Make Healthcare a Fundamental Right: Dr. Kafeel Khan

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Dr. Kafeel Khan Mission Smile Foundation has launched a campaign #HealthForAll recently at the Press Club of India, New Delhi.

There is only one primary healthcare centre (often manned by one doctor) for more than 51,000 people in the country

Mohd Aasif | Clarion India

NEW DELHI – Suspended Uttar Pradesh paediatrician Dr. Kafeel Khan has launched a campaign #HealthForAll under Dr. Kafeel Khan Mission Smile Foundation while demanding that the ‘right to healthcare’ be made a justifiable right through the enactment of an appropriate legislation.

Quoting newly-elected American President Joe Biden, Dr. Khan, a former lecturer at the BRD Medical College in Gorakhpur, said at the Press Club of India, New Delhi, “Health is not a privilege but a right”.

Shreya Singh, a representative of the Medical Service Centre, a non-profit medical organisation, seconded him. “It is not up to the government to choose whom to give healthcare and whom not on the basis of the economical condition of the patient”, she added.

Talking about the healthcare system of the country Dr. Khan, who is also a philanthropist and public speaker, said, “The corona pandemic has affected India’s public health system which was already overstretched, overburdened on the verge of collapse. The primary healthcare system is in a shambles.”

There is only one primary healthcare centre (often manned by one doctor) for more than 51,000 people in the country. Some 28,000 people die due to non-Covid diseases every day. Around 4.5 lakh people died due to tuberculosis in India in 2019, according to data. About 50% of children are malnourished and one in two women of reproductive age is anaemic. India is also the diabetes capital of the world, said Dr. Khan citing data from various sources.

In India, most of the Hindus worship goddesses but, sadly, the healthcare awareness among females is worse than that among males. India ranks 150th in female health and survival among 153 countries, according to the Gender Gap Index.

Dr. Khan, who has been conducting free medical camps for the needy and unprivileged people of the country, said, “This is just the tip of the iceberg what with millions of cases going unregistered as diagnosis in most of the cases is not done due to lack of facilities.”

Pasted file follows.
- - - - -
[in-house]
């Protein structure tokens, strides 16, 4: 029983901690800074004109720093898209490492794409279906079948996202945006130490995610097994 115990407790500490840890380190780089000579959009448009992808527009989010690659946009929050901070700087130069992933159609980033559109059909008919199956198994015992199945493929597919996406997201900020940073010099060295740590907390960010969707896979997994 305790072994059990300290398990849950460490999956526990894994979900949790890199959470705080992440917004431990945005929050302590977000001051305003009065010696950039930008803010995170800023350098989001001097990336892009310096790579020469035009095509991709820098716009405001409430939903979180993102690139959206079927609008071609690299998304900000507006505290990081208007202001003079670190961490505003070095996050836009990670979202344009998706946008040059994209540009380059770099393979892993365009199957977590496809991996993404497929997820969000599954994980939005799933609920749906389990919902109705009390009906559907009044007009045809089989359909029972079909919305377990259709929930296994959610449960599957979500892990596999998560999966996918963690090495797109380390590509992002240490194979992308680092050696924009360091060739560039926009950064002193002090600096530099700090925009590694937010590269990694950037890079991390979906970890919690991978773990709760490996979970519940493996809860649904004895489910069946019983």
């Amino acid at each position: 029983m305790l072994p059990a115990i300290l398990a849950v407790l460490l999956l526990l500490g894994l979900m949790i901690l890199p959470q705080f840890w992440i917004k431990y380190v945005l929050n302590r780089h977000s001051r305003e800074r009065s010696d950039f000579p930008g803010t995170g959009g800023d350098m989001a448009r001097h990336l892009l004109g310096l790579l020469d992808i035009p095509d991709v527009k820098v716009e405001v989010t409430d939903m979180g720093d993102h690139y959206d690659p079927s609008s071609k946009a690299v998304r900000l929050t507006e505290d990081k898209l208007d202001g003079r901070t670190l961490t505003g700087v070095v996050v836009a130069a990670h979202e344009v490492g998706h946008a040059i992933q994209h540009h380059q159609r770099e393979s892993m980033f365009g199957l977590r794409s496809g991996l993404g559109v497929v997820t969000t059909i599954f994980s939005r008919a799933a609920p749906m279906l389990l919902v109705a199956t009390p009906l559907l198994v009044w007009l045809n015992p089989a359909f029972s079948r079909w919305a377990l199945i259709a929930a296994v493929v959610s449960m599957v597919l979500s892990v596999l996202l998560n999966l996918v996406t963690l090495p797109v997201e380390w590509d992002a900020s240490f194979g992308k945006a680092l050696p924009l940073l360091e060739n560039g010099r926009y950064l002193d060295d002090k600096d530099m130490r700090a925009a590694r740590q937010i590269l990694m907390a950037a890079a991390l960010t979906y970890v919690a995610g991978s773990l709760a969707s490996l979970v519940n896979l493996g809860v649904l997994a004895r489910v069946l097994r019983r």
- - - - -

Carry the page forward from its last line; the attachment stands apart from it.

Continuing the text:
Healthcare is one of the basic necessities of an individual. However, the governments in India of the past and the present seem to be not so enthusiastic about the facility. Public spending stagnated to 1.2% of total GDP. India ranks 170th out of 180 countries in domestic general government health expenditure as a percentage of GDP.

Poor government healthcare system is not the only reason for the untimely death and sufferings of the people in India but it also widens the rich-poor gap. About 58% hospitals and 81% doctors of the country belong to the private sector and 40% of people who are hospitalised are pushed either into lifelong debts or below poverty.

Dr. Parul Saxena said that ‘health for all’ was a dream in India. “Government thinks it’s like a commodity and women are less privileged in the matter of healthcare”, she added.

The coronavirus pandemic has wrung the last drop out of the entire healthcare system of India. Pointing towards a new challenge, Dr. Khan said, “As India’s covid-19 lockdown ends, a mental health crisis is looming”.

He was suspended in August 2017 following the death of some 60 children in the BRD Medical College due to disruption in oxygen supply.

The campaign #HealthForAll was first launched in 2018 which was hurdled by the arrest of Dr. Khan second time on the pretext of a hate speech at a gathering in the Aligarh Muslim University against the controversial Citizenship Amendment Act-2019.

Even after bearing the suspension for more than 1,200 days on false charges, facing inquiries nine times and being jailed twice, Dr. Khan finds his happiness in the service of mankind irrespective of religion, caste, creed and region.

“I feel happiness most when I get success in saving the lives of the children. I am not a murderer or a monster as the media tried to prove through its trials.”

The Dr. Kafeel Khan Mission Smile Foundation aims at eradicating the disparities in the healthcare system on the basis of financial backgrounds. Dr. Khan finds it a distant dream. “People of this country help voluntarily when they find something good happening. I have witnessed it during free medical camps”, he added.

The Foundation has also opposed the formation of the National Medical Council (NMC) that became an Act and replaced the Medical Council of India (MCI) this year despite several protests by doctors, nurses and paramedics. National President of Progressive Medicos and Scientists Forum (PMSF) Dr. Harijit Singh Bhatti said, “The Bill has enabled private colleges to auction 50 per cent of medical seats. Everything deemed as corrupt practice during MCI, is now legal under NMC”.

Willing to work for the people of the country struggling during the pandemic, Dr. Khan wants to be reinstated to his post at the BRD Medical College. He has written more than 25 letters to the UP CM Yogi Adityanath and state medical education minister Suresh Khanna.

On the one hand, the government calls doctors and paramedics ‘corona warriors’ but, on the other hand, a humanist and philanthropist doctor is facing inquiries and suspension for performing his duty in the middle of the management crisis.

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